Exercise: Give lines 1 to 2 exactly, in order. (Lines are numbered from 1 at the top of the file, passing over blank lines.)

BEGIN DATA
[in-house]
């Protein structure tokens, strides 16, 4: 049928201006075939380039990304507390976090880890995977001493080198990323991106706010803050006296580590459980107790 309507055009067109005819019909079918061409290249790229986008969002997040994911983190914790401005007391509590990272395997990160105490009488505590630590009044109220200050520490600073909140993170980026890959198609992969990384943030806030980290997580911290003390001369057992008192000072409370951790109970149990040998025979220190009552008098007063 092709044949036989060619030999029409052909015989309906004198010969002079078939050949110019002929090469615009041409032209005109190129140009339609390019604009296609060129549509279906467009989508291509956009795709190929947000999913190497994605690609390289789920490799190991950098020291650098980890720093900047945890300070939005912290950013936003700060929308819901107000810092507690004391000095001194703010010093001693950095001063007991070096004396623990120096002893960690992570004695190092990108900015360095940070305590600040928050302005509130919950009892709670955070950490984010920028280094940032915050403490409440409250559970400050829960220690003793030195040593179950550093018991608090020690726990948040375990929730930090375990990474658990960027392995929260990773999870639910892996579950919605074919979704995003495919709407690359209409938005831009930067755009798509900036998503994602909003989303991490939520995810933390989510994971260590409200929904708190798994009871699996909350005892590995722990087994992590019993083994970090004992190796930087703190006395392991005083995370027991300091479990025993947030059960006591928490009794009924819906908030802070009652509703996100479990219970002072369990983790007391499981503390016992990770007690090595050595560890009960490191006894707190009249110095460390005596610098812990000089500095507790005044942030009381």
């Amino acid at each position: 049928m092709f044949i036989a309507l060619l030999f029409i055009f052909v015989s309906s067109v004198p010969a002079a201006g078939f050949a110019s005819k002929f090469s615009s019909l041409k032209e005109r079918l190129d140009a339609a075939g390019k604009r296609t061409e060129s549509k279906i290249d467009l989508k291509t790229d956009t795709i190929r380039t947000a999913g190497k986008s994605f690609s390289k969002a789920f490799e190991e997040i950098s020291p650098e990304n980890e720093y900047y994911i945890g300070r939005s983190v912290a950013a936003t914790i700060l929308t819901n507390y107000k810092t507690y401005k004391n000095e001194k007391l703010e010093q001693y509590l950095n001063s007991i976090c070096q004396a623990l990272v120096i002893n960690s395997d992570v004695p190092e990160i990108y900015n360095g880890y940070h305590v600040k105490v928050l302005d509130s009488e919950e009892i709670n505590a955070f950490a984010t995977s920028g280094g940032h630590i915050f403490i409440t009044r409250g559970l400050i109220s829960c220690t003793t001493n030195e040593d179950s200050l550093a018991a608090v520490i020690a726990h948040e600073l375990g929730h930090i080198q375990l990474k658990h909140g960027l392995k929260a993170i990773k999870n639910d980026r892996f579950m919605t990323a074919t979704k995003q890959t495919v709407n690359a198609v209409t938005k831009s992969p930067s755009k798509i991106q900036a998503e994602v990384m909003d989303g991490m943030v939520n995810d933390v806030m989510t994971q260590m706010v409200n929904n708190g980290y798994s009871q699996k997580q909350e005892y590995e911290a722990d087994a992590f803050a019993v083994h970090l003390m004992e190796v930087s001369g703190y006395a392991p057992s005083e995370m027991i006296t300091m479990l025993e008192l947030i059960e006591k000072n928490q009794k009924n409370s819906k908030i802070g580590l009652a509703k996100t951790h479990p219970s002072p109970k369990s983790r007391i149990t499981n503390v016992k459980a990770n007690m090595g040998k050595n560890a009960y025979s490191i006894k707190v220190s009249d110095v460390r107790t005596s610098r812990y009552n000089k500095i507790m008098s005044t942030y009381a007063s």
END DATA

[in-house]
């Protein structure tokens, strides 16, 4: 049928201006075939380039990304507390976090880890995977001493080198990323991106706010803050006296580590459980107790 309507055009067109005819019909079918061409290249790229986008969002997040994911983190914790401005007391509590990272395997990160105490009488505590630590009044109220200050520490600073909140993170980026890959198609992969990384943030806030980290997580911290003390001369057992008192000072409370951790109970149990040998025979220190009552008098007063 092709044949036989060619030999029409052909015989309906004198010969002079078939050949110019002929090469615009041409032209005109190129140009339609390019604009296609060129549509279906467009989508291509956009795709190929947000999913190497994605690609390289789920490799190991950098020291650098980890720093900047945890300070939005912290950013936003700060929308819901107000810092507690004391000095001194703010010093001693950095001063007991070096004396623990120096002893960690992570004695190092990108900015360095940070305590600040928050302005509130919950009892709670955070950490984010920028280094940032915050403490409440409250559970400050829960220690003793030195040593179950550093018991608090020690726990948040375990929730930090375990990474658990960027392995929260990773999870639910892996579950919605074919979704995003495919709407690359209409938005831009930067755009798509900036998503994602909003989303991490939520995810933390989510994971260590409200929904708190798994009871699996909350005892590995722990087994992590019993083994970090004992190796930087703190006395392991005083995370027991300091479990025993947030059960006591928490009794009924819906908030802070009652509703996100479990219970002072369990983790007391499981503390016992990770007690090595050595560890009960490191006894707190009249110095460390005596610098812990000089500095507790005044942030009381």